Opinionated @ CFE

Daily Herald Editor Randy Wright Lies About Dan Liljenquist’s Vote Record

May
28

Nothing gets me more incensed than when someone with a large audience lies. Today, the liar is Randy Wright. He’s not just some dink with a blog (like me), he’s the editor of the Daily Herald, one of the major newspapers in our state. In a recent blog post, he claims that Dan Liljenquist avoided the vote on the controversial HB116 in the 2011 legislature in order to further his upcoming run for Senate. The problem with this claim, however, is that the vote record clearly shows that Liljenquist cast a ‘nay’ vote on the bill.

My big problem with this is that as an editor and a journalist, Mr. Wright is responsible for fact-checking everything published under the paper he runs. In this instance, the fact-checking takes all of about 30 seconds of perusing the legislature’s website to find the actual vote record. I can’t imagine that a man in Mr. Wright’s position would fail to check the actual record, so I can only come to the conclusion that he decided to lie in order to hurt the Liljenquist campaign.

Mr. Wright, you owe Dan Liljenquist a formal public apology and retraction of your completely inaccurate statements.

(PS I have a handy screenshot of the original post, so don’t go trying to cover it up, m-kay?)

New Poll Should Worry Hatch

May
15

Utah Policy put out a new poll today for the US Senate race that should have the Hatch campaign breaking a sweat.

The first problem is that Hatch’s lead isn’t as strong as it was when the last poll was conducted almost four months ago. In that poll, Hatch was leading Liljenquist 42-23, an almost 2-1 margin. The latest poll shows him leading 52-37. While Hatch picked up 10 points in that time frame, Liljenquist snagged 14 points. If that trend continues (especially as the media just won’t let up on the debate issue), Hatch may not win Salt Lake County by as much as he needs.

The second problem is that both polls are conducted solely in Salt Lake County, a place with a reputation for more moderate voters. Voters in more conservative areas like Utah County are more likely to vote Liljenquist. This trend might carry over to more conservative areas of southern Salt Lake County like Draper and Herriman. As noted above, thin margins in Salt Lake County could spell trouble if other counties go for Liljenquist. Winning just Salt Lake County has been a losing strategy for many Democrats in state-wide races.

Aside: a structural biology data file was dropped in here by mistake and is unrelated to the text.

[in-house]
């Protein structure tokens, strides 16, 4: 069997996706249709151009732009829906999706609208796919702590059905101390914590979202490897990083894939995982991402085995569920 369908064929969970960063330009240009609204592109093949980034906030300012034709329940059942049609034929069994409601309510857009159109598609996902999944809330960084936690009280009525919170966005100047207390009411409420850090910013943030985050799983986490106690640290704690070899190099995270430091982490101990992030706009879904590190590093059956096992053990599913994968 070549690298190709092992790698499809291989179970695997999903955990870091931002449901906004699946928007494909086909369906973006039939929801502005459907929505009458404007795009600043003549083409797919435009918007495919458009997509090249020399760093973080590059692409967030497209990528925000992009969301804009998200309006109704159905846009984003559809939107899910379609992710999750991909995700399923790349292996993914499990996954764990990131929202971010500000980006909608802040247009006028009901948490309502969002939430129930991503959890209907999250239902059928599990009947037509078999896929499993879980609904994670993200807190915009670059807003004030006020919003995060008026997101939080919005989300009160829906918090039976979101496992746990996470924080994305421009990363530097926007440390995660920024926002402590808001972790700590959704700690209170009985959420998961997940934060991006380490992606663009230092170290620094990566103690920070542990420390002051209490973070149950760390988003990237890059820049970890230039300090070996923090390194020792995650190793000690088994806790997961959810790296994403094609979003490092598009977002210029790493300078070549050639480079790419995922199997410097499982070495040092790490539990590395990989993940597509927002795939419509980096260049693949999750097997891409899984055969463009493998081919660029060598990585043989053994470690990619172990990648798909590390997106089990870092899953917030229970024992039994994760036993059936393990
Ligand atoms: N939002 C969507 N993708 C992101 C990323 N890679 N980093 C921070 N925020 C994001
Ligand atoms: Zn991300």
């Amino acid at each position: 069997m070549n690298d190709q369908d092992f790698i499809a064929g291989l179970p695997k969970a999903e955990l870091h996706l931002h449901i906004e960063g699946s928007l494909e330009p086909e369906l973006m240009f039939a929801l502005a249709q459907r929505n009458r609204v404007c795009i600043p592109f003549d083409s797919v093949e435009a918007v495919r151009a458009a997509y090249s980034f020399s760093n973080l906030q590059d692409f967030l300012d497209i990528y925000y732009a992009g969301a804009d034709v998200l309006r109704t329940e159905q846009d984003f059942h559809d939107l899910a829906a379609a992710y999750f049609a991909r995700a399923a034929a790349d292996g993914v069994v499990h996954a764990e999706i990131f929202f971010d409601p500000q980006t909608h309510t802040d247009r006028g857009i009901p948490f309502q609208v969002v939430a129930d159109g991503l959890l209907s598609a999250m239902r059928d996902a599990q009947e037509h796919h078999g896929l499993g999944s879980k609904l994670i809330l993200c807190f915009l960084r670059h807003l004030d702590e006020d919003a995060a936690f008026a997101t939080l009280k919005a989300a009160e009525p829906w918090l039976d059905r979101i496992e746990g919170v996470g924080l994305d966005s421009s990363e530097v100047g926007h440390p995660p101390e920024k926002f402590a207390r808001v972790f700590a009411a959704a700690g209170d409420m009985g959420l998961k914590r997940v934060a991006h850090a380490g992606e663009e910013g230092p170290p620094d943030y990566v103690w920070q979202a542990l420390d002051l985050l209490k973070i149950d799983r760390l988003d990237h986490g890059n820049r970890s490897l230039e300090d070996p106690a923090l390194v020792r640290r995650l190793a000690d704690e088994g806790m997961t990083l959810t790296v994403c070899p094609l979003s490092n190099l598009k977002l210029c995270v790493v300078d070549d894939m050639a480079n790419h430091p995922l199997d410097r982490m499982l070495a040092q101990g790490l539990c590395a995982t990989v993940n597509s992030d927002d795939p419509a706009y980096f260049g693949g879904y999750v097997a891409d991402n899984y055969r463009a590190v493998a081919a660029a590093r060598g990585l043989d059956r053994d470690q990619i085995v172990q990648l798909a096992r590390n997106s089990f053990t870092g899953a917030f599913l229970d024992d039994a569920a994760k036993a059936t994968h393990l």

The question now is if Hatch can keep his numbers from eroding too much more before both the start of early voting and vote by mail and the June 26 primary. I’m not counting on it.

Hatch’s Debate Problem

May
08

As I predicted earlier, the Hatch campaign decided to agree to a tightly-controlled debate and the Liljenquist campaign is continuing to make hay of it. We all knew that Hatch had to pick the least bad downside, but in this case, he seems to have picked both of them.

  • The debate that the Hatch campaign agreed to is a radio debate during work hours on an outlet that is friendly to Hatch, The Doug Wright Show. I knew the Hatch campaign was going for tightly controlled, but to restrict responses this way and have a friendly moderator is stacking the deck a bit too much.
  • It’s also been proposed to have the debate a mere week before the primary, long after most vote-by-mail voters have cast their ballots. That’s no accident, and it’s meant to try and secure votes before people would change their mind.